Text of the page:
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White Mustard

Brassica alba (L.) Boiss.

White mustard
Figure 115.—White mustard (Brassica alba)
Synonym.Sinapis alba L.

Other common names.—Yellow mustard, charlock, kedlock, senvre.

Habitat and range.—White mustard is a weed found in cultivated fields and waste places, but it is not so abundant nor so widely distributed as the black mustard. It is cultivated on a commercial scale in California.

Description.—The white mustard grows from 1 to 2 feet in height. It is more or less hairy, with stiff, spreading hairs. The lower leaves, which are 6 to 8 inches in length, are deeply lobed, but the upper ones are lance shaped. The surface of the leaves is rough hairy. The light yellow flowers are borne in clusters at the ends of the stems from about June to September. The narrow, spreading seed pods which follow are rough hairy, contracted between seeds, and are about an inch in length, containing numerous roundish, pale-yellow seeds.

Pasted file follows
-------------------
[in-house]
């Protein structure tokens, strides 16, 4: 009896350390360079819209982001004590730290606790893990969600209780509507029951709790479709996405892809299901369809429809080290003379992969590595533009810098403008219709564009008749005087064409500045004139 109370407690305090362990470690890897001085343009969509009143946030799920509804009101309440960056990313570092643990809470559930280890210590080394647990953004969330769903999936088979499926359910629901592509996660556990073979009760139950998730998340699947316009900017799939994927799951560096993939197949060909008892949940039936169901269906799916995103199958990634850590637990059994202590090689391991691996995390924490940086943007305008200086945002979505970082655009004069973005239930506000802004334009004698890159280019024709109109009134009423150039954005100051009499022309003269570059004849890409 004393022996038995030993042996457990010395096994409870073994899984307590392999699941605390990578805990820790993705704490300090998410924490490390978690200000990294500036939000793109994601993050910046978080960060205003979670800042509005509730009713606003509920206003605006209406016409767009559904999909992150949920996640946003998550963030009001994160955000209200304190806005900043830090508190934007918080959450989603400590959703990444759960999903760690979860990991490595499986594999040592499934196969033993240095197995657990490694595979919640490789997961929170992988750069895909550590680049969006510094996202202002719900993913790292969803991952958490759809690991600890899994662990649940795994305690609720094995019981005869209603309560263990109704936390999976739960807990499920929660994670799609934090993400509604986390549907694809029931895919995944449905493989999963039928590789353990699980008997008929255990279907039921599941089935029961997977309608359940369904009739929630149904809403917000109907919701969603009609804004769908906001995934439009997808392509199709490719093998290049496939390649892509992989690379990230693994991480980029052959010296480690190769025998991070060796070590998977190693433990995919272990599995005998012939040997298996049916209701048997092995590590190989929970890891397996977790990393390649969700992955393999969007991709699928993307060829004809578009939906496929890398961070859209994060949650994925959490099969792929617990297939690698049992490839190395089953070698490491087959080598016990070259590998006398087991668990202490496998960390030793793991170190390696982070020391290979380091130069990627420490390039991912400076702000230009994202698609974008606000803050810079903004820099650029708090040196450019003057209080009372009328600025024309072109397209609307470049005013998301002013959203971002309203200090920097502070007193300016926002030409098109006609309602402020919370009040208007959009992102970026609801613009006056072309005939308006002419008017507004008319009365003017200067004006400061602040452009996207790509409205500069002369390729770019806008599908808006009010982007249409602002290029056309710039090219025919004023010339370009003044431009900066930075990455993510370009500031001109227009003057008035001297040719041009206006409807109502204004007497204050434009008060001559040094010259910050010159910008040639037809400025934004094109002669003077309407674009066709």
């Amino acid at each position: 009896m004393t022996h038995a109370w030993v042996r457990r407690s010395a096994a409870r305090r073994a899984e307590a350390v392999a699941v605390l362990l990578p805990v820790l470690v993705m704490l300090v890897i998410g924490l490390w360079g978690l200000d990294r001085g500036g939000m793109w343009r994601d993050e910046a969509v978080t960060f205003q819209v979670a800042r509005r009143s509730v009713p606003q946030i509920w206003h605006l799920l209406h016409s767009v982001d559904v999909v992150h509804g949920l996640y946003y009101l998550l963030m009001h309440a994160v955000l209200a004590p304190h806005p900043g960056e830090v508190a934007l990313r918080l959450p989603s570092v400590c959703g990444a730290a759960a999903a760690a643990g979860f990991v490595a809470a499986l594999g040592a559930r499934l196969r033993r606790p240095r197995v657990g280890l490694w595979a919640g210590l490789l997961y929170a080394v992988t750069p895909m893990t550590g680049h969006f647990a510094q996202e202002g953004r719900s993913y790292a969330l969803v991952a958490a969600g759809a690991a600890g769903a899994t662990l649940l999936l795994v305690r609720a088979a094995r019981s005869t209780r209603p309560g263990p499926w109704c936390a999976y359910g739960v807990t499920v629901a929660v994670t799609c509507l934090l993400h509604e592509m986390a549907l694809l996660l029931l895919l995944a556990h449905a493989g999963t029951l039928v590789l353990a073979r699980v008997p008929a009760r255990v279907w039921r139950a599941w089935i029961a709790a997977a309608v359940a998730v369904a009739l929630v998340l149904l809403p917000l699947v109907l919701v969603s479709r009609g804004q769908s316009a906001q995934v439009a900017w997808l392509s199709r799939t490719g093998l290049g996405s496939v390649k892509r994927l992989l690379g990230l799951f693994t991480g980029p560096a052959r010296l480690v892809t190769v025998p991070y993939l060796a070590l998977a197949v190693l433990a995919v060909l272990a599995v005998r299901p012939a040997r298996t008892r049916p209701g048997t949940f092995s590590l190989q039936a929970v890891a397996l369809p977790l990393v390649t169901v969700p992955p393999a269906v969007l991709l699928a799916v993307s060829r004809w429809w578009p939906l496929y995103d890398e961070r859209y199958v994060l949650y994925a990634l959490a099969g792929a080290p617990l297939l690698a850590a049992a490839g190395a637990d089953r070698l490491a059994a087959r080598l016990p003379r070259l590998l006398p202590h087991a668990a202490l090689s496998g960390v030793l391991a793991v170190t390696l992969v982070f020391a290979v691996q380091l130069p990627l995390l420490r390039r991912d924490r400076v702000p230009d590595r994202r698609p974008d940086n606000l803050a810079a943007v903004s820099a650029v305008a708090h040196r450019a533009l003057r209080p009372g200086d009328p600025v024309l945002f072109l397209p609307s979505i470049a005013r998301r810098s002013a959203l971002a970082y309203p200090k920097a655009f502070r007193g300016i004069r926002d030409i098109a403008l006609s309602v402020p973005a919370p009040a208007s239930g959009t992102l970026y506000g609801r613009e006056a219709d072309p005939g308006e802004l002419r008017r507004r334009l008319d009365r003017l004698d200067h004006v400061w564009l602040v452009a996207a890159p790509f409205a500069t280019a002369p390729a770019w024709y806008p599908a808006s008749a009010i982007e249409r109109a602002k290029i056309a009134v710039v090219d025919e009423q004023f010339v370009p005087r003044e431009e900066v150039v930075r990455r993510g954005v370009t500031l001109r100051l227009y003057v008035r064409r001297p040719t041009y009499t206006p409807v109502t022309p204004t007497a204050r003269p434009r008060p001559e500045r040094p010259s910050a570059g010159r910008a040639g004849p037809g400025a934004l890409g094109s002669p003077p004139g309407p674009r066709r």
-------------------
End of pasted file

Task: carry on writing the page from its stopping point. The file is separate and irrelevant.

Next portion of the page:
Part used.—The seed, the pods being collected when they are nearly ripe but not ready to burst open. After drying, the seed may be readily threshed or shaken out.


Sievers, A.F. 1930. The Herb Hunters Guide. Misc. Publ. No. 77. USDA, Washington DC.
Last update Friday, April 3, 1998 by aw